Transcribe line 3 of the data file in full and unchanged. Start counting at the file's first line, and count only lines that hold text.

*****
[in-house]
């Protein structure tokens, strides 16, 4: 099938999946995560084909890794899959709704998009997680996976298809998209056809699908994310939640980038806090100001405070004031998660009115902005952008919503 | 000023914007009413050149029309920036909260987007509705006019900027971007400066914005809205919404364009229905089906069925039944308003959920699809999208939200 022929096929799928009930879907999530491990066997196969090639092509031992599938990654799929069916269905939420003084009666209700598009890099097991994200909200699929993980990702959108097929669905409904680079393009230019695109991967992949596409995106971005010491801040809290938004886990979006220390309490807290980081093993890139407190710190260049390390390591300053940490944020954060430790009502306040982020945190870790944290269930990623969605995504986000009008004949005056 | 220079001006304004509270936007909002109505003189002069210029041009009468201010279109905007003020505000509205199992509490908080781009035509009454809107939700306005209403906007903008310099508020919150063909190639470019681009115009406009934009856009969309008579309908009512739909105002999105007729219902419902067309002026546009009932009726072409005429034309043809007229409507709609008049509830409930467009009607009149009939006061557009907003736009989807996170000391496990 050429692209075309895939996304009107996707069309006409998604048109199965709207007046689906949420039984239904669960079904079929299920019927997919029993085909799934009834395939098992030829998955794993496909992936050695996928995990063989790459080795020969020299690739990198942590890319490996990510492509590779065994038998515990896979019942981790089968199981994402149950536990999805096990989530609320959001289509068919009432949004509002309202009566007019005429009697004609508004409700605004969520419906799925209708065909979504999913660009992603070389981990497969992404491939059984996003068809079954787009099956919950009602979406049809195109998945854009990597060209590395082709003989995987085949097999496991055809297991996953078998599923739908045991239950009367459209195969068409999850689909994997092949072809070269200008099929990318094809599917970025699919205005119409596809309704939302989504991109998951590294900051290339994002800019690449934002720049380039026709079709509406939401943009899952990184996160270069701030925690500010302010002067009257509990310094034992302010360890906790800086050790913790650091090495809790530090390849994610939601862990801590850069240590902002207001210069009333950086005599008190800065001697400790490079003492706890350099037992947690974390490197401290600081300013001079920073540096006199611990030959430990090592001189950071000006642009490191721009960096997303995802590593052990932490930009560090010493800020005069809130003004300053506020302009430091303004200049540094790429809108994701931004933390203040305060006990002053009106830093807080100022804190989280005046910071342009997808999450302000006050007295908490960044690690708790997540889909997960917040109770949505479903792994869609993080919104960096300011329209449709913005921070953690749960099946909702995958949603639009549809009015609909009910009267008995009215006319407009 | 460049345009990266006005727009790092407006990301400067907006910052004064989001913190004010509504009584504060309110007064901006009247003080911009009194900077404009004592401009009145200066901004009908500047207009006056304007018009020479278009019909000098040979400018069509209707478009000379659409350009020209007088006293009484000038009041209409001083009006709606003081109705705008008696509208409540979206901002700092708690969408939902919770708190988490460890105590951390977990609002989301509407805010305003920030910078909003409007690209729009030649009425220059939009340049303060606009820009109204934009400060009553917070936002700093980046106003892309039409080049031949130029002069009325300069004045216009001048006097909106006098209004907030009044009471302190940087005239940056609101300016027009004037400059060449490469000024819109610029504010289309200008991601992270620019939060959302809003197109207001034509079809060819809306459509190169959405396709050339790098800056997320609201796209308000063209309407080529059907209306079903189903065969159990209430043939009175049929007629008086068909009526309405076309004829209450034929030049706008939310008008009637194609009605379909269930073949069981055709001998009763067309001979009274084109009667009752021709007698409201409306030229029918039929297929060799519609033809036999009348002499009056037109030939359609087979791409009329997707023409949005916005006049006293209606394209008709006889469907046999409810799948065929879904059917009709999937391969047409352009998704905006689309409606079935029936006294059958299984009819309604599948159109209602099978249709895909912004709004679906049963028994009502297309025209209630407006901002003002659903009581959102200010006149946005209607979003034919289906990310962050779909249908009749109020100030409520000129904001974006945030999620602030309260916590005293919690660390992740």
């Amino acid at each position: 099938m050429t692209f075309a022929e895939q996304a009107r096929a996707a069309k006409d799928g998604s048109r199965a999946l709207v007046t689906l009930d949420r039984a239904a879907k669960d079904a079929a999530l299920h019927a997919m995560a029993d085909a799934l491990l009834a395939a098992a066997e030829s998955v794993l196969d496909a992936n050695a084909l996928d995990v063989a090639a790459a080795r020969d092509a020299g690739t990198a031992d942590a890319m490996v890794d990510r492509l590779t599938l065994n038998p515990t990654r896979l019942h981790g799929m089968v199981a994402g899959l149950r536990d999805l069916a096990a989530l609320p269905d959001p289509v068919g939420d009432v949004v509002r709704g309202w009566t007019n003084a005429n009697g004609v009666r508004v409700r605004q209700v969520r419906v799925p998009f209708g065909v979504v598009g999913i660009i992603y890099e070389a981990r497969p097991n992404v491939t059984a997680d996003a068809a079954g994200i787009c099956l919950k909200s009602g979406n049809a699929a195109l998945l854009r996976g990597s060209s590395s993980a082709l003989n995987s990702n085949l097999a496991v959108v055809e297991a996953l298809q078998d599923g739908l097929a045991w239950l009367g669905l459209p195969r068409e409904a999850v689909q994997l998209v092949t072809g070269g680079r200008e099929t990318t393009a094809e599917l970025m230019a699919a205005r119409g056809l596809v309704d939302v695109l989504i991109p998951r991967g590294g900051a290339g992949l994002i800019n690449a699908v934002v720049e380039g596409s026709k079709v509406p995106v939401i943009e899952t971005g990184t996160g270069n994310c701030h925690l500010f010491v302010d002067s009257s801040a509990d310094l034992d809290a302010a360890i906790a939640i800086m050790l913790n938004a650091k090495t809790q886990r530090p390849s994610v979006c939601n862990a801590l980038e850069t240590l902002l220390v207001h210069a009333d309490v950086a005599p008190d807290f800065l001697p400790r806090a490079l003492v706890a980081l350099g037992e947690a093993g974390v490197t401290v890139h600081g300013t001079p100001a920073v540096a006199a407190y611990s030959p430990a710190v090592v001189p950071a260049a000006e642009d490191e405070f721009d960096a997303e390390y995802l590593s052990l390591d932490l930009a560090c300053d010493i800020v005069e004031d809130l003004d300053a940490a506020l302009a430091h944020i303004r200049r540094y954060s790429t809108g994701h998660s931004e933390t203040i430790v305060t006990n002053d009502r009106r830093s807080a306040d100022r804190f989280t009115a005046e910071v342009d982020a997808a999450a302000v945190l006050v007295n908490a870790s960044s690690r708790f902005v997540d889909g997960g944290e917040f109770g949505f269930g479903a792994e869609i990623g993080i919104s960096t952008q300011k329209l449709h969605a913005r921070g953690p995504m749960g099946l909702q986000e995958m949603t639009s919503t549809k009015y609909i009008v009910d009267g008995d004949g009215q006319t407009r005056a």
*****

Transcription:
């Amino acid at each position: 099938m050429t692209f075309a022929e895939q996304a009107r096929a996707a069309k006409d799928g998604s048109r199965a999946l709207v007046t689906l009930d949420r039984a239904a879907k669960d079904a079929a999530l299920h019927a997919m995560a029993d085909a799934l491990l009834a395939a098992a066997e030829s998955v794993l196969d496909a992936n050695a084909l996928d995990v063989a090639a790459a080795r020969d092509a020299g690739t990198a031992d942590a890319m490996v890794d990510r492509l590779t599938l065994n038998p515990t990654r896979l019942h981790g799929m089968v199981a994402g899959l149950r536990d999805l069916a096990a989530l609320p269905d959001p289509v068919g939420d009432v949004v509002r709704g309202w009566t007019n003084a005429n009697g004609v009666r508004v409700r605004q209700v969520r419906v799925p998009f209708g065909v979504v598009g999913i660009i992603y890099e070389a981990r497969p097991n992404v491939t059984a997680d996003a068809a079954g994200i787009c099956l919950k909200s009602g979406n049809a699929a195109l998945l854009r996976g990597s060209s590395s993980a082709l003989n995987s990702n085949l097999a496991v959108v055809e297991a996953l298809q078998d599923g739908l097929a045991w239950l009367g669905l459209p195969r068409e409904a999850v689909q994997l998209v092949t072809g070269g680079r200008e099929t990318t393009a094809e599917l970025m230019a699919a205005r119409g056809l596809v309704d939302v695109l989504i991109p998951r991967g590294g900051a290339g992949l994002i800019n690449a699908v934002v720049e380039g596409s026709k079709v509406p995106v939401i943009e899952t971005g990184t996160g270069n994310c701030h925690l500010f010491v302010d002067s009257s801040a509990d310094l034992d809290a302010a360890i906790a939640i800086m050790l913790n938004a650091k090495t809790q886990r530090p390849s994610v979006c939601n862990a801590l980038e850069t240590l902002l220390v207001h210069a009333d309490v950086a005599p008190d807290f800065l001697p400790r806090a490079l003492v706890a980081l350099g037992e947690a093993g974390v490197t401290v890139h600081g300013t001079p100001a920073v540096a006199a407190y611990s030959p430990a710190v090592v001189p950071a260049a000006e642009d490191e405070f721009d960096a997303e390390y995802l590593s052990l390591d932490l930009a560090c300053d010493i800020v005069e004031d809130l003004d300053a940490a506020l302009a430091h944020i303004r200049r540094y954060s790429t809108g994701h998660s931004e933390t203040i430790v305060t006990n002053d009502r009106r830093s807080a306040d100022r804190f989280t009115a005046e910071v342009d982020a997808a999450a302000v945190l006050v007295n908490a870790s960044s690690r708790f902005v997540d889909g997960g944290e917040f109770g949505f269930g479903a792994e869609i990623g993080i919104s960096t952008q300011k329209l449709h969605a913005r921070g953690p995504m749960g099946l909702q986000e995958m949603t639009s919503t549809k009015y609909i009008v009910d009267g008995d004949g009215q006319t407009r005056a």